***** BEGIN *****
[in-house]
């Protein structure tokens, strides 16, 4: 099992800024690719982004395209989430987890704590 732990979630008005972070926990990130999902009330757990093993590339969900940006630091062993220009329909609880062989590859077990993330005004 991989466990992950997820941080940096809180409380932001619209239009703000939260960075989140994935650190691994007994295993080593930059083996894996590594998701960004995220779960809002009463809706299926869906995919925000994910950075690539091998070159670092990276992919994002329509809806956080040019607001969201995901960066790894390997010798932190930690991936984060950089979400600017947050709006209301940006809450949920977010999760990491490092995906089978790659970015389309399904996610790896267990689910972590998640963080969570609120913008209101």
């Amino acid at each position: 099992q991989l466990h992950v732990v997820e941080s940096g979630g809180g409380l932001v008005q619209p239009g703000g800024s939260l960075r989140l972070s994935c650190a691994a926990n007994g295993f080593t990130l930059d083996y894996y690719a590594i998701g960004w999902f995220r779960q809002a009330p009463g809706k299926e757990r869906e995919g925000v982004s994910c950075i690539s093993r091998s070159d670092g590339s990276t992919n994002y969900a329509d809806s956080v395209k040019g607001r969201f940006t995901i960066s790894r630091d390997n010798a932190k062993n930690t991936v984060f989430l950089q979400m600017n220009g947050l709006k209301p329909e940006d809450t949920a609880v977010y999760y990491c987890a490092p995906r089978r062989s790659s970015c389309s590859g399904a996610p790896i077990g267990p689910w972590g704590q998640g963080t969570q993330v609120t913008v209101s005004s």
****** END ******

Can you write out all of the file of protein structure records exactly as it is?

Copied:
[in-house]
């Protein structure tokens, strides 16, 4: 099992800024690719982004395209989430987890704590 732990979630008005972070926990990130999902009330757990093993590339969900940006630091062993220009329909609880062989590859077990993330005004 991989466990992950997820941080940096809180409380932001619209239009703000939260960075989140994935650190691994007994295993080593930059083996894996590594998701960004995220779960809002009463809706299926869906995919925000994910950075690539091998070159670092990276992919994002329509809806956080040019607001969201995901960066790894390997010798932190930690991936984060950089979400600017947050709006209301940006809450949920977010999760990491490092995906089978790659970015389309399904996610790896267990689910972590998640963080969570609120913008209101």
């Amino acid at each position: 099992q991989l466990h992950v732990v997820e941080s940096g979630g809180g409380l932001v008005q619209p239009g703000g800024s939260l960075r989140l972070s994935c650190a691994a926990n007994g295993f080593t990130l930059d083996y894996y690719a590594i998701g960004w999902f995220r779960q809002a009330p009463g809706k299926e757990r869906e995919g925000v982004s994910c950075i690539s093993r091998s070159d670092g590339s990276t992919n994002y969900a329509d809806s956080v395209k040019g607001r969201f940006t995901i960066s790894r630091d390997n010798a932190k062993n930690t991936v984060f989430l950089q979400m600017n220009g947050l709006k209301p329909e940006d809450t949920a609880v977010y999760y990491c987890a490092p995906r089978r062989s790659s970015c389309s590859g399904a996610p790896i077990g267990p689910w972590g704590q998640g963080t969570q993330v609120t913008v209101s005004s």